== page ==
Over the coming weeks and months I hope to explore wideband voice in greater depth. My recent purchase of a couple of Polycom IP650s and the Siemens S685IP provide me with some hardware end-points. I may also buy a snom phone as well, with the optional Klarvoice handset.
However, some of what I wish to undertake would be well served by a soft phone. As yet I have been unable to find a software that supports the G.722 wideband codec.
Earlier this week Andy Abramson discovered that he could make a Phweet call via Twitter, thereby circumventing the VoIP blocking provisions used by American Airlines Aircell operated GoGo in-flight wifi service.
This is definitely interesting as Aircell somehow manages to allow Skype IM, but stop Skype voice calls. This implies that the Tring Me Flash VoIP widget is doing something at least a little unusual.
I’ve made it very clear over the months writing this blog that I like the appliance approach to Asterisk, or any PBX, especially for SOHO/SMB applications. It’s just a good sensible approach. Over the past year there have emerged some really good product offerings in this area.
By combining the flexibility of Asterisk or Freeswitch with a well conceived user interface solution a vendor can offer a product that addresses a wide range of possible user cases. By leveraging some Web 2.0 technologies that GUI can be very intuitive.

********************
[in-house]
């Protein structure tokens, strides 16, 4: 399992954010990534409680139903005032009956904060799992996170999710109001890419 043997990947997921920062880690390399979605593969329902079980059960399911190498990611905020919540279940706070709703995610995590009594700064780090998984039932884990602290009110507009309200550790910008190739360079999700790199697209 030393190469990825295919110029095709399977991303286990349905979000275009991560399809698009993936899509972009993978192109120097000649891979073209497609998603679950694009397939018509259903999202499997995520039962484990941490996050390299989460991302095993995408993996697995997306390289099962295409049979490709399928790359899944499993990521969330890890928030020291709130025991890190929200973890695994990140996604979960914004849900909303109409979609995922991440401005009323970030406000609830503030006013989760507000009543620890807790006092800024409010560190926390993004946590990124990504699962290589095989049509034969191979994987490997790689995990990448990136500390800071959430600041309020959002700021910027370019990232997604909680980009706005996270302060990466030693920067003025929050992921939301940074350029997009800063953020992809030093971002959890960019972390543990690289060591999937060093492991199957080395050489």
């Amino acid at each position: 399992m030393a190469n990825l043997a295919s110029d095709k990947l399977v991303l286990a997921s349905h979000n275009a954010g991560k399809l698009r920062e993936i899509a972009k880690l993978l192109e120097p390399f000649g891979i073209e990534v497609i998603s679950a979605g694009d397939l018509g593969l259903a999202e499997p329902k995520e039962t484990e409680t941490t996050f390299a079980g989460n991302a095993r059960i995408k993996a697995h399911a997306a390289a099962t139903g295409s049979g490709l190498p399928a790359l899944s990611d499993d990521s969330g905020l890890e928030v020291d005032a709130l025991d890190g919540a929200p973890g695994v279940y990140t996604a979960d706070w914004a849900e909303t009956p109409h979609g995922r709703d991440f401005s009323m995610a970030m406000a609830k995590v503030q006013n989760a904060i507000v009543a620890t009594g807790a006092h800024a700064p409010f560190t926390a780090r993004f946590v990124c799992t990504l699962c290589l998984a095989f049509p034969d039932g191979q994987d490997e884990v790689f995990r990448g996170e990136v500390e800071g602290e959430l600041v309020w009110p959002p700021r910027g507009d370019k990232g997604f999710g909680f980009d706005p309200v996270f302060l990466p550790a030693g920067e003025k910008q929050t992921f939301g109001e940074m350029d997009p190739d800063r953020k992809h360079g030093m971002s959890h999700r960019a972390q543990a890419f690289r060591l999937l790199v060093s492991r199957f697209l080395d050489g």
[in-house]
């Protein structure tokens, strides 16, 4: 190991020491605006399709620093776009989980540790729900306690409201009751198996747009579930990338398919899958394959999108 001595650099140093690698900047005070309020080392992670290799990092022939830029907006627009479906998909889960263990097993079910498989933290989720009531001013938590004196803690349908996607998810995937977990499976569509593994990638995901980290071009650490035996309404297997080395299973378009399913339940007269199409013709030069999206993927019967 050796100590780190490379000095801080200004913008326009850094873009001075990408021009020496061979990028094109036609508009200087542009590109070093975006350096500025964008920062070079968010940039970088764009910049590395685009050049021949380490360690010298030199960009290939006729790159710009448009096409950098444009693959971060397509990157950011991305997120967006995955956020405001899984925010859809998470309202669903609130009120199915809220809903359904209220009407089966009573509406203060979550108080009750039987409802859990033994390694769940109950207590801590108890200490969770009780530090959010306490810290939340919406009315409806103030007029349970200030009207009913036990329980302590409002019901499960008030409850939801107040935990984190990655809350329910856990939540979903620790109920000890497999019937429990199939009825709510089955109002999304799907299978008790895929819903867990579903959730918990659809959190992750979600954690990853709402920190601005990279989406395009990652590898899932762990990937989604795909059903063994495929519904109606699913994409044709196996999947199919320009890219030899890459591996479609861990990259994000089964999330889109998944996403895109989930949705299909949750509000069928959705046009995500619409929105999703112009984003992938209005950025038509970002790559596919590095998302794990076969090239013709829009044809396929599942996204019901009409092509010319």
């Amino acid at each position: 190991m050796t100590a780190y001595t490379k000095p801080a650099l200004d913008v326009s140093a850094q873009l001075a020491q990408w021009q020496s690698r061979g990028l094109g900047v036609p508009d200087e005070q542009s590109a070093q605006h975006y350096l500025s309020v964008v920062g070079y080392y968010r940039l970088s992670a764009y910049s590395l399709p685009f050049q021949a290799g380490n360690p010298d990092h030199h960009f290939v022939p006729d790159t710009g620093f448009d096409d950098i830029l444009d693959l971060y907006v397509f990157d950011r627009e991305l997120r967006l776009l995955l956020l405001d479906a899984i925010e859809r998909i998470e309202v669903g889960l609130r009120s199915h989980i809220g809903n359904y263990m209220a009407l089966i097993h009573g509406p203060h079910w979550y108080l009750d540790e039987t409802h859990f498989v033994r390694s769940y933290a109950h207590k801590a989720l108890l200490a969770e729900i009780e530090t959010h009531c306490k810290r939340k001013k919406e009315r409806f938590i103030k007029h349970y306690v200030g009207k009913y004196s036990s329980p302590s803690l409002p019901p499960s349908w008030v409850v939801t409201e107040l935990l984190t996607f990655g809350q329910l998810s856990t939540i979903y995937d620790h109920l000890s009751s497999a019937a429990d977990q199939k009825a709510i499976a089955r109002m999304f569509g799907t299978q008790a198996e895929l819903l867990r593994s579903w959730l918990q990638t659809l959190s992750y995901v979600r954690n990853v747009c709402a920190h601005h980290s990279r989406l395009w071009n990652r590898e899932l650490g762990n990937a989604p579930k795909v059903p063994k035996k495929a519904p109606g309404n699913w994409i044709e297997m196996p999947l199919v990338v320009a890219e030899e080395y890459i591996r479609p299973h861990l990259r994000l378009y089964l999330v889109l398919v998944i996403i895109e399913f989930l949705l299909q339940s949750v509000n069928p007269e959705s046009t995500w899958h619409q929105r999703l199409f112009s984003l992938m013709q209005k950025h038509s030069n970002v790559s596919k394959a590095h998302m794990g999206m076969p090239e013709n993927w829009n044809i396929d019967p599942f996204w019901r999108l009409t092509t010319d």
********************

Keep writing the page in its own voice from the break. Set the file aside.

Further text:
This weekend I faced two instances of living up to things that I've written or said. Firstly, I ordered a couple of Polycom SoundPoint IP650s to replace the hardware that I've had on loan for review these past few months.…
According to some, like here, this is a really big deal. Frankly, I don’t see it.
As far as I can tell Pingtel is not a significant player in the open source VoIP community. Oh, they’re out there, but I have literally never had anyone talk to me about Pingtel with the kind of enthusiasm that I hear about other projects. In fact, I’ve never had anyone talk to me about Pingtel. Period. I suspect that they exist at some other level, perhaps in enterprise space.
Admittedly, my focus is very SOHO/SMB-centric. From my viewpoint the broader open source VoIP community revolves around OpenSER/OpenSIPS/Kamailio, Asterisk, and more recently Freeswitch. I hear a lot of enthusiam about Freeswitch lately.